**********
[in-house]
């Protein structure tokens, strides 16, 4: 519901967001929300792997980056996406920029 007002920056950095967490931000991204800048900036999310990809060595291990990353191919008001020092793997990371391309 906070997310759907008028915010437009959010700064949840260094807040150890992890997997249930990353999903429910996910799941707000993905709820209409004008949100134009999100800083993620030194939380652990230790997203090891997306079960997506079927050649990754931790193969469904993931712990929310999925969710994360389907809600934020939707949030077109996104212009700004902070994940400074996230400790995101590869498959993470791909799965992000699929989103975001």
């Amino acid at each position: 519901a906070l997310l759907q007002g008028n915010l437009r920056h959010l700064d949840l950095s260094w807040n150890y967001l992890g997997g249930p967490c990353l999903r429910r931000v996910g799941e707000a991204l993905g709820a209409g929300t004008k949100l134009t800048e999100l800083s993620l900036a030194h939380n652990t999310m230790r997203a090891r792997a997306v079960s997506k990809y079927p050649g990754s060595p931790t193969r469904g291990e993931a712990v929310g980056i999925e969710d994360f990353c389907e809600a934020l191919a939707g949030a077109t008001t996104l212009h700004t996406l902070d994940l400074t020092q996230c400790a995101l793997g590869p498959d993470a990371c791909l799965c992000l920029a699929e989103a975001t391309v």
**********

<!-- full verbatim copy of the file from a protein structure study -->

[in-house]
């Protein structure tokens, strides 16, 4: 519901967001929300792997980056996406920029 007002920056950095967490931000991204800048900036999310990809060595291990990353191919008001020092793997990371391309 906070997310759907008028915010437009959010700064949840260094807040150890992890997997249930990353999903429910996910799941707000993905709820209409004008949100134009999100800083993620030194939380652990230790997203090891997306079960997506079927050649990754931790193969469904993931712990929310999925969710994360389907809600934020939707949030077109996104212009700004902070994940400074996230400790995101590869498959993470791909799965992000699929989103975001």
């Amino acid at each position: 519901a906070l997310l759907q007002g008028n915010l437009r920056h959010l700064d949840l950095s260094w807040n150890y967001l992890g997997g249930p967490c990353l999903r429910r931000v996910g799941e707000a991204l993905g709820a209409g929300t004008k949100l134009t800048e999100l800083s993620l900036a030194h939380n652990t999310m230790r997203a090891r792997a997306v079960s997506k990809y079927p050649g990754s060595p931790t193969r469904g291990e993931a712990v929310g980056i999925e969710d994360f990353c389907e809600a934020l191919a939707g949030a077109t008001t996104l212009h700004t996406l902070d994940l400074t020092q996230c400790a995101l793997g590869p498959d993470a990371c791909l799965c992000l920029a699929e989103a975001t391309v």